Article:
Barbara Evans: Frank Lloyd Wright: By the Book

8 Wednesdays (March 31-May 19), 1:30-3:30
Enrollment limit: 15

Reading and studying the book, Plagued By Fire: The Dreams and Furies of Frank Lloyd Wright, will expose participants to a more sympathetic treatment and a deeper understanding of this complicated man. No previous knowledge of FLW or architecture is required. Paul Hendrickson has done the research necessary to put together a fresh look at Wright’s life, vision, and tragedies. Class participants will have opportunities to share their experiences in FLW spaces and also to take virtual and arm chair tours. Discussion will focus on the assigned readings, which uncover new knowledge of Wright’s life story and unimaginable professional setbacks. Our class will study topics in the order presented in our text (see session list). We will examine buildings as they fit into the contents of this book, which will complement or may even challenge what has been previously known about FLW’s life and the events that shaped it.

Text: Plagued by Fire: The Dreams and Furies of Frank Lloyd Wright by Paul Hendrickson, published in 2019. Paperback is available at Content for $18.00.

For further information, click here

Barbara Evans taught American Literature, Drama, Debate and Composition in Rochester, MN for 34 years. She is a graduate of and has been a visiting professor at St. Olaf College, teaching public speaking and first year writing. Her interests include architecture, literary and architecture-based travel (particularly the buildings of Frank Lloyd Wright), photography, and renovation of her Arts and Crafts home here in Northfield.

Sam Temple: A Beautiful Dream: Alexander Faribault and the Founding of Minnesota

8 Thursdays (April 1-May 20), 9:30-11:30
Enrollment limit: 15

“When I think of the early days of this place and then look around, it seems to be a beautiful dream.”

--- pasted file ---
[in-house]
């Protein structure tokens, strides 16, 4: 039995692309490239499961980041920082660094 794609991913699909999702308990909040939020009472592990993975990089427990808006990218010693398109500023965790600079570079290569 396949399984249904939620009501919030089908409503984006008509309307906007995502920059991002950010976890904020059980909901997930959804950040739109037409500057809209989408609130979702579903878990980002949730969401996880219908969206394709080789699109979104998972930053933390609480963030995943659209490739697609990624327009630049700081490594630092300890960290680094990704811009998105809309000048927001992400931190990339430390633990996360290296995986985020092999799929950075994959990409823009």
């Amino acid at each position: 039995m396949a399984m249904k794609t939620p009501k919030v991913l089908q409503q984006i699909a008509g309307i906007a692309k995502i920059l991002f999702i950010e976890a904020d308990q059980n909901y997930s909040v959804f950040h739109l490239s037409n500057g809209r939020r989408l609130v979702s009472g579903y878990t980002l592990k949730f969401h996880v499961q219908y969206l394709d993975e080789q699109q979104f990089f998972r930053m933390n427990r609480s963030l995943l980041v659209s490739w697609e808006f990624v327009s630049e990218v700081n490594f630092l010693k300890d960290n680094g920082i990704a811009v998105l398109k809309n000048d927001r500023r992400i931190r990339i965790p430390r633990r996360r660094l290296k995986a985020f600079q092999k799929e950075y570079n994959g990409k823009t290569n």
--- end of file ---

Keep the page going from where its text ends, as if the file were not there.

-Alexander Faribault, 1882

In the year 1855, the community of Faribault was platted in the Minnesota Territory. For enigmatic, part-Dakota trader Alexander Faribault, the dream he built in that year would be put to the test. In a journey that spans the 19th century–the Dakota genocide, the heroism of everyday people, and the formation of a State—this course will examine how suffering, triumph, growth, and love shaped our community. Classes will be a mixture of lecture and discussion and will incorporate clips from the instructor’s documentaries and stage production depicting the historic events.

For further information, click here

Sam Temple currently works as Station Manager for Northfield Public Broadcasting, and previously taught for the Elder Collegium with Logan Ledman. With Ledman, he produces the history documentary series 1855. Temple lives with his family in Faribault, where he currently serves on the Heritage Preservation Commission and Planning Commission.

David Sauer: U.S. National Security Policy Foundation and Future

8 Thursdays (April 1-May 20), 1:30-3:30
Enrollment limit: 15

Discussion of the history of U.S. National Security Policy from the end of World War II to the present day will be the focus of the course. Initial sessions will focus on the Cold War and the origins and structure of the current government security apparatus. Concluding classes will consider current security concerns facing the United States including a revisionist Russia, nuclear armed North Korea and Iran, China, counter-terrorism and cyber. Closing sessions also will attempt to discuss future threats and possible policy approaches to combat them.